Similarly to plasmids, ICEs have the ability to transfer other mobile elements in trans (9, 20). The relaxase produced by an ICE can recognize similar oriT sequences located within mobilizable genomic islands (MGI) or a plasmid and therefore recruit these other mobile genetic elements to the mating pore (9, 41). In silico analysis of P. mirabilis HI4320 identified an SXT-like ICE located approximately 100 kb 5′ to pheV where ICEPm1 is annotated (45). We show that the SXT-like ICE cannot transfer ICEPm1 because the ICEPm1-carried relaxase gene (traI) and a mating pore formation gene (traP) are necessary for transfer. To confirm that the SXT-like ICE is incapable of transferring ICEPm1 in trans, we constructed insertional mutations in the relaxase gene of the SXT-like ICE, traISXT. Mating assays performed with this strain as a donor demonstrate wild-type frequencies of ICEPm1 transfer, thus confirming that ICEPm1 is self-transmissible. Further studies are needed to investigate transfer of the SXT-like ICE to determine whether transfer occurs at the same frequency and under the same conditions as for ICEPm1 as well as to understand the role that these elements play in lateral transfer of other genomic components in P. mirabilis.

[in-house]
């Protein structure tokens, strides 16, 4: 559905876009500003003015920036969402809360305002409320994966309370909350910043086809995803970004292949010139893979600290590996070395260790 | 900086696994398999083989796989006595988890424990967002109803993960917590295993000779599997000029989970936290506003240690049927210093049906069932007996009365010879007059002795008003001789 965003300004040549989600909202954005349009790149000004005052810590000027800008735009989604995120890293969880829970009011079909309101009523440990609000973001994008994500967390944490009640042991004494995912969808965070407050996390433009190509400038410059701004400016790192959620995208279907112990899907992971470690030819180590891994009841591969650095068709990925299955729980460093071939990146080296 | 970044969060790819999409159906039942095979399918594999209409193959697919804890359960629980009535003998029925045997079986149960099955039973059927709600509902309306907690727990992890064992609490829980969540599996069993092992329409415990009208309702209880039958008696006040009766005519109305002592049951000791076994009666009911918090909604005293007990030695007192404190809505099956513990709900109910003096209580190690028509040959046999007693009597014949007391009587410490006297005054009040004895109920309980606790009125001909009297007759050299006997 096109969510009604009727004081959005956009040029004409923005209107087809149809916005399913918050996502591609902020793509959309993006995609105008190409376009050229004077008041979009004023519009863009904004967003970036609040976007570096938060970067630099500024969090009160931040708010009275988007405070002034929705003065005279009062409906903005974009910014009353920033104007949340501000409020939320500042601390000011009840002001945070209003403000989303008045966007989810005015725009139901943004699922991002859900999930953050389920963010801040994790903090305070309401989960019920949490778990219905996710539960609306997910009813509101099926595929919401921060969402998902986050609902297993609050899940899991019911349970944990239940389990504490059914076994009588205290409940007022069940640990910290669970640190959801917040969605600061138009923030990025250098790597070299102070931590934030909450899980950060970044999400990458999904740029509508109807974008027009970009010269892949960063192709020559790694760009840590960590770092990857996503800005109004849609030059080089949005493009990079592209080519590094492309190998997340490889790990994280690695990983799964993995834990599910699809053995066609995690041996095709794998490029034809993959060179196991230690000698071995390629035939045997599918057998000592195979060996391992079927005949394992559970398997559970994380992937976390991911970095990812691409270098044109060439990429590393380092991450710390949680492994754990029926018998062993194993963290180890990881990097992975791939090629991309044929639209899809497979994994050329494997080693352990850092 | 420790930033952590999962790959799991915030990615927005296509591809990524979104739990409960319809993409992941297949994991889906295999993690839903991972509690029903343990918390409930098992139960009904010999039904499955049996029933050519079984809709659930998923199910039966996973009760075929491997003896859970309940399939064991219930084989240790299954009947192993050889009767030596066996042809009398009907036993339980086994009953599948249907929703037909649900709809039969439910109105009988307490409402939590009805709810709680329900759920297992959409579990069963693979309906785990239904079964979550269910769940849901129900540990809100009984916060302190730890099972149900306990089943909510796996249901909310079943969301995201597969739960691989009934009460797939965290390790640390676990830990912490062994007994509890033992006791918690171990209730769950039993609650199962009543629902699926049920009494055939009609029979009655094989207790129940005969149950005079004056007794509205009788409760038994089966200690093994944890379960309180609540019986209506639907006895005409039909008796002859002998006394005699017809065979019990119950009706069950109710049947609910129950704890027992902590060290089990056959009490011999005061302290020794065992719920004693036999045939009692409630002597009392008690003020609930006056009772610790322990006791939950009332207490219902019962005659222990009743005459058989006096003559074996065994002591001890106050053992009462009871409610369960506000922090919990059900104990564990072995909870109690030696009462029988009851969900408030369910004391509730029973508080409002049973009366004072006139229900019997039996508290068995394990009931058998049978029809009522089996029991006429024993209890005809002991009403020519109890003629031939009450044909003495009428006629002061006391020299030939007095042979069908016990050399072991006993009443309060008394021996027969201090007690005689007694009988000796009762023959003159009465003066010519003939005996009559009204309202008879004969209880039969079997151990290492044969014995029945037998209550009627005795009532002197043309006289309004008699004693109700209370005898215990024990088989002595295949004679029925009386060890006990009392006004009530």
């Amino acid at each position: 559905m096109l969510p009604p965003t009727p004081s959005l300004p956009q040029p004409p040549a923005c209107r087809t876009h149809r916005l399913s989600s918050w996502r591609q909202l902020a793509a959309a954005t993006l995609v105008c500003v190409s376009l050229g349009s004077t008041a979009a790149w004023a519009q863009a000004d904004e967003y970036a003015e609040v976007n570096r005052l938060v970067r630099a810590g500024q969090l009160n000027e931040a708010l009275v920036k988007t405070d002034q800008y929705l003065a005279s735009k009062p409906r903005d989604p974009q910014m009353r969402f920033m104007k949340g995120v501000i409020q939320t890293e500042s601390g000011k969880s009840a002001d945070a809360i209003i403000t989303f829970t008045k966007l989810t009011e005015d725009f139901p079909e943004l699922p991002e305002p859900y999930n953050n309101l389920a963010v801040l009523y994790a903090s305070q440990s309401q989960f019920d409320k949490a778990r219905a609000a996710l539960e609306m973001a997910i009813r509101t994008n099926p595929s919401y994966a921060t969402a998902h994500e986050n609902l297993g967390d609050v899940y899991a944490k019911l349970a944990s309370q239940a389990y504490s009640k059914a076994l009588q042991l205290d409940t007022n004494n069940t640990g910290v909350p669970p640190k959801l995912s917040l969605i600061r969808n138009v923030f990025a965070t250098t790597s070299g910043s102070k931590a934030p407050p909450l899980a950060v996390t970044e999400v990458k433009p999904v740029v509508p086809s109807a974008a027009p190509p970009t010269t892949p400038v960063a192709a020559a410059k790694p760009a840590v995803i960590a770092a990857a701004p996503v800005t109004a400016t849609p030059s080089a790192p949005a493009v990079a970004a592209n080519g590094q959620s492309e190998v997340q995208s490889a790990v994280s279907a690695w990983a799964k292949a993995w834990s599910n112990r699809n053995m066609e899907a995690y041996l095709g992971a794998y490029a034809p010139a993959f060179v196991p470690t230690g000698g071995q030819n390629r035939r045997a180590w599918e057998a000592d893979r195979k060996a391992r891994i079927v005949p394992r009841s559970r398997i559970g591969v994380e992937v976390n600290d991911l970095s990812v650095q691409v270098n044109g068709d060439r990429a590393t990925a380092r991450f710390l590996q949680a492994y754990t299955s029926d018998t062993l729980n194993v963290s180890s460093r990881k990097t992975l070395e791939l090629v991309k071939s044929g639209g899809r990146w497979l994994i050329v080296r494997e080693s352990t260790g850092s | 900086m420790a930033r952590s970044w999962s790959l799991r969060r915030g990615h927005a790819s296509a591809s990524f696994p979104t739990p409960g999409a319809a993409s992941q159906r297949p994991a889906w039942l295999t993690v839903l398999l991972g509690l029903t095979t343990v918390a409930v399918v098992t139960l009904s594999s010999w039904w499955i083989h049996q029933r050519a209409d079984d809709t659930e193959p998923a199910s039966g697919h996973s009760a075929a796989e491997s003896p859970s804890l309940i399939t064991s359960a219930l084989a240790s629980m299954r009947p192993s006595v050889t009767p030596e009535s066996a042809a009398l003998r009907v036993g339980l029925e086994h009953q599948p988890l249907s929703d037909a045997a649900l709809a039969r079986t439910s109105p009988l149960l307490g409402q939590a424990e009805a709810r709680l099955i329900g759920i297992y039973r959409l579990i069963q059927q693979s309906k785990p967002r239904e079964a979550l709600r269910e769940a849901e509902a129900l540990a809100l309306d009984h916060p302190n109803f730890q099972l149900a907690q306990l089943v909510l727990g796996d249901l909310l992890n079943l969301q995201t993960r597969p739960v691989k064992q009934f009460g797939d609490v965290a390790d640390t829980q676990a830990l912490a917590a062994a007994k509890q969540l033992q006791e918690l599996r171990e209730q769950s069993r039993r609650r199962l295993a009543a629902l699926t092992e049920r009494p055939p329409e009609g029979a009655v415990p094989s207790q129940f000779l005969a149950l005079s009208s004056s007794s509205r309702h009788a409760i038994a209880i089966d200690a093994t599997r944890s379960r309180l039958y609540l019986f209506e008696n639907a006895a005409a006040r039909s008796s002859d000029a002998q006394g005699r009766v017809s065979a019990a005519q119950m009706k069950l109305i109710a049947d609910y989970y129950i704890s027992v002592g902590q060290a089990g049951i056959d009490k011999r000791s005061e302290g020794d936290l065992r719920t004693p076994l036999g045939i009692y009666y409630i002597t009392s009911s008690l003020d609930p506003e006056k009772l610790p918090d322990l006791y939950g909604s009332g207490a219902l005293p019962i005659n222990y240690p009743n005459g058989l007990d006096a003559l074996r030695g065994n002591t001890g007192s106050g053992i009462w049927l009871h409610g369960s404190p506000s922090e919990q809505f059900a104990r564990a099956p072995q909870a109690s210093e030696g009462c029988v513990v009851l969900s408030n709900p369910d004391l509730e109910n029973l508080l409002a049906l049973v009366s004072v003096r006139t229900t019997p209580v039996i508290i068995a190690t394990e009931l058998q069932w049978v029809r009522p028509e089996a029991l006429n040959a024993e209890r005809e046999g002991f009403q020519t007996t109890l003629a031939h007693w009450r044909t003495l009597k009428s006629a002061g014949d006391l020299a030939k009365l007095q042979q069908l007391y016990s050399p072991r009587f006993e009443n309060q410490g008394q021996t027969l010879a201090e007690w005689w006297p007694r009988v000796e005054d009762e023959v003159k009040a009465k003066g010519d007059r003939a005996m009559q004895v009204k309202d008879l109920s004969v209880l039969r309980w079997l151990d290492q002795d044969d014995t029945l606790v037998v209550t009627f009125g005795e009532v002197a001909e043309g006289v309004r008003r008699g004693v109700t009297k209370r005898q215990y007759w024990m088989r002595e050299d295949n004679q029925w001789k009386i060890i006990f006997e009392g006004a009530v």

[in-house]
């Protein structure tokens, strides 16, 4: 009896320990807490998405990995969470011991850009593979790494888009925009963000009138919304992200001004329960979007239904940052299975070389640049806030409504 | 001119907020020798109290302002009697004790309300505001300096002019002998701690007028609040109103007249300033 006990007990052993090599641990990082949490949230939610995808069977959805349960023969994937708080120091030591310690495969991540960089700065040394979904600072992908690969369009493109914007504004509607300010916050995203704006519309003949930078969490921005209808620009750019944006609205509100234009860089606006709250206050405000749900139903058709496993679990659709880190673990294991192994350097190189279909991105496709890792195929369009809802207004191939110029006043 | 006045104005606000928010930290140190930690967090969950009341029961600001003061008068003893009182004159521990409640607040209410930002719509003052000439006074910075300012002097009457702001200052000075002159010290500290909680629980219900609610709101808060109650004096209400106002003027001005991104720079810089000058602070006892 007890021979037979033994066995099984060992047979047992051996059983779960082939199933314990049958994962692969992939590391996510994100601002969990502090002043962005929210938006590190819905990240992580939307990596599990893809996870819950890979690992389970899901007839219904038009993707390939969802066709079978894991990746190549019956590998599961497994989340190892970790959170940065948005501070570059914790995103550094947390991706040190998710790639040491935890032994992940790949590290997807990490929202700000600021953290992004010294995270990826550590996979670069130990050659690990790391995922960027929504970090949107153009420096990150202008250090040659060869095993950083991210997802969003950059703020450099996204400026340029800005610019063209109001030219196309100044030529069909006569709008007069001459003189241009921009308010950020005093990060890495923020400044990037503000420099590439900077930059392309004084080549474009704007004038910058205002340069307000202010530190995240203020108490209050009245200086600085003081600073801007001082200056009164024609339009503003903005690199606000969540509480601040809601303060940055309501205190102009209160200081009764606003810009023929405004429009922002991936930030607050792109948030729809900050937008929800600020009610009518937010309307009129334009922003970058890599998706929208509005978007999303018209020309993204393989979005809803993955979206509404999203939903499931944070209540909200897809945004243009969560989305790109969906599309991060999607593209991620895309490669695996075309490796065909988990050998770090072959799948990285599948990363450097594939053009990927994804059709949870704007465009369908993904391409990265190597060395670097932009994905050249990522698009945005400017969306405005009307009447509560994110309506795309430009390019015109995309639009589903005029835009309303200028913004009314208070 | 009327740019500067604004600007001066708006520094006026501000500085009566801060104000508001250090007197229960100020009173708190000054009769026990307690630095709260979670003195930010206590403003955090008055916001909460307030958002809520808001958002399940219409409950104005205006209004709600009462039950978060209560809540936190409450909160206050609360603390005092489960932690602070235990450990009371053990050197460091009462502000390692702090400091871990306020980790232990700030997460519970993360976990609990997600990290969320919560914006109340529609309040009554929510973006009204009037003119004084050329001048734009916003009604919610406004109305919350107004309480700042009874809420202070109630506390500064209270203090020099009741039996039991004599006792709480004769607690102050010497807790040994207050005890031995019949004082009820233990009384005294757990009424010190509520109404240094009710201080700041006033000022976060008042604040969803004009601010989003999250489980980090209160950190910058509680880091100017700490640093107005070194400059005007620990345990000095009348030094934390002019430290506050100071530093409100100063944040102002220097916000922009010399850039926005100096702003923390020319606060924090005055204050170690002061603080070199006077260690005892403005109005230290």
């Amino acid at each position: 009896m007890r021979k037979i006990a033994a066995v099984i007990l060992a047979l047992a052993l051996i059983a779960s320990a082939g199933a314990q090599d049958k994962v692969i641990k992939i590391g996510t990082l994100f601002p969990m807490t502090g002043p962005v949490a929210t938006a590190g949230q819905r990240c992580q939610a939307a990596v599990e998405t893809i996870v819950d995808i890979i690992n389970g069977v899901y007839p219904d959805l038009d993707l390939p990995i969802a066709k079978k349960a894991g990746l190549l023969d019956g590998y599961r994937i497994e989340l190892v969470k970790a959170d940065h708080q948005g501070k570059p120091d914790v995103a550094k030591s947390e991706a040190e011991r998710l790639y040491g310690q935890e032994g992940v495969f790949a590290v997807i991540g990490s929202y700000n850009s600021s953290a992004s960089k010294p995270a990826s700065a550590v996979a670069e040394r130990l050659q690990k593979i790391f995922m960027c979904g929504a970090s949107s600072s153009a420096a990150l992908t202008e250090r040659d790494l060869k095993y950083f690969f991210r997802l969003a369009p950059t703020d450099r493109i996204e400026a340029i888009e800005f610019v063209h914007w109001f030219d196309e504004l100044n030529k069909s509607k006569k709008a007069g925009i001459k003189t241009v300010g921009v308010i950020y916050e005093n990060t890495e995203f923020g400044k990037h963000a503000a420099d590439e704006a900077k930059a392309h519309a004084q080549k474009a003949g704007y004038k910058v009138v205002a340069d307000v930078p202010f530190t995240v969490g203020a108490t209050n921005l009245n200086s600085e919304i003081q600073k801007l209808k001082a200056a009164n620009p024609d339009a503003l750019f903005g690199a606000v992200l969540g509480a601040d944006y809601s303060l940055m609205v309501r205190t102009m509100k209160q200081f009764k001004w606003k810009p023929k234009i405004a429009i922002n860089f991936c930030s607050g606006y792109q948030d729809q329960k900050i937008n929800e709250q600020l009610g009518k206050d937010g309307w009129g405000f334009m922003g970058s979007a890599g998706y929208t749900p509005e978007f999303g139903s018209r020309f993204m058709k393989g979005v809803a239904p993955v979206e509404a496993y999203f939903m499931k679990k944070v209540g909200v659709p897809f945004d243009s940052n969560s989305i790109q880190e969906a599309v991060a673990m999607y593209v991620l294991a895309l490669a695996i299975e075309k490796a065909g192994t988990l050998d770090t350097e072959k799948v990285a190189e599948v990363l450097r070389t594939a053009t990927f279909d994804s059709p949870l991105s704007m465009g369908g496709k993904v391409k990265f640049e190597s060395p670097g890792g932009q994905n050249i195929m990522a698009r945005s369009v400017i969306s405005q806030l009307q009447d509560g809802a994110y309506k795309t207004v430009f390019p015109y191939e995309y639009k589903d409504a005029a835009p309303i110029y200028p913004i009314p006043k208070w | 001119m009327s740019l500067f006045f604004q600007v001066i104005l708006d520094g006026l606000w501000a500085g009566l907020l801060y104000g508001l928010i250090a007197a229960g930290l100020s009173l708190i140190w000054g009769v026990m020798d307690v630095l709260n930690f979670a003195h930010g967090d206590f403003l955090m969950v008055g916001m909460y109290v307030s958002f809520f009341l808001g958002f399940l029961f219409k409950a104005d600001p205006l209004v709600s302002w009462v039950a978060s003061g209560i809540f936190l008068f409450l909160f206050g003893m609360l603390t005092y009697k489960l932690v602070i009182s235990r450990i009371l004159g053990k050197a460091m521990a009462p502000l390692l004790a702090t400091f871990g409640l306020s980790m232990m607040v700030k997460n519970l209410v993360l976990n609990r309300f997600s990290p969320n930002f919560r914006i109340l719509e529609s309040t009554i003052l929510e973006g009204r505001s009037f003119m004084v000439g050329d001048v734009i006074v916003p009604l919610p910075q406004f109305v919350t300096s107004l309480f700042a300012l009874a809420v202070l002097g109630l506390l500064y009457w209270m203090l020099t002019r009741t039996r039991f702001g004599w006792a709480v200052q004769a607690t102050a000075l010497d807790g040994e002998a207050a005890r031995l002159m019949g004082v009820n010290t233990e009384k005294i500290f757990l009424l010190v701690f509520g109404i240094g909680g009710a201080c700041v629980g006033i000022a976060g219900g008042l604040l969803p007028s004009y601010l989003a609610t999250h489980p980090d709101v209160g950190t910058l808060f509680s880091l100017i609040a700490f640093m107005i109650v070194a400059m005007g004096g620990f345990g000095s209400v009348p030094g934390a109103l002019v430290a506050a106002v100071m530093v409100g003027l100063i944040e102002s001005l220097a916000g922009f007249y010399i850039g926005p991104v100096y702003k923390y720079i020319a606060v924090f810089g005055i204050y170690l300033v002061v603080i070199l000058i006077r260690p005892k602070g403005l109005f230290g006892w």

Exclusion mechanisms that can limit ICE acquisition when an ICE is already present have been reported for both SXT in V. cholerae and ICEBs1 in Bacillus subtilis (3, 29, 47). Therefore, it is interesting that P. mirabilis HI4320 harbors two ICEs, both of which can actively integrate and excise from the chromosome. The T4SS genes of ICEPm1 are distinct from the SXT/R391 family and share homology with genes from the P. aeruginosa PAPI island, the H. influenzae ICEHin1056 island, and the Salmonella enterica serovar Typhi SPI-7 islands (13). In a phylogenetic analysis of the T4SS genes, these islands were evolutionarily distinct from P-like, F-like and I-like T4SSs, and they were denoted GI-like T4SSs, for genomic island-like type IV secretion systems (23). The T4SSs from the SXT/R391 family of ICEs cluster with the F-like systems. Furthermore, intP of ICEPm1 encodes an integrase of the XerC/D family of tyrosine-like recombinases, while the integrases encoded on ICEs of the SXT/R391 family are more similar to the P4-type lineage of tyrosine-like recombinases. This suggests that these two ICEs segregate into two different ICE families, which therefore could explain why the two exist in the same cell. Additionally, although ICEPm1 shows similarity to ICEHin1056 and PAPI-1, the amino acid similarity is rarely greater than 70%. This limited homology differs dramatically from homology among SXT/R391 ICEs, where most of the integrases are 99% identical. Therefore, ICEPm1 may fall into a third, yet-to-be-described family of ICEs.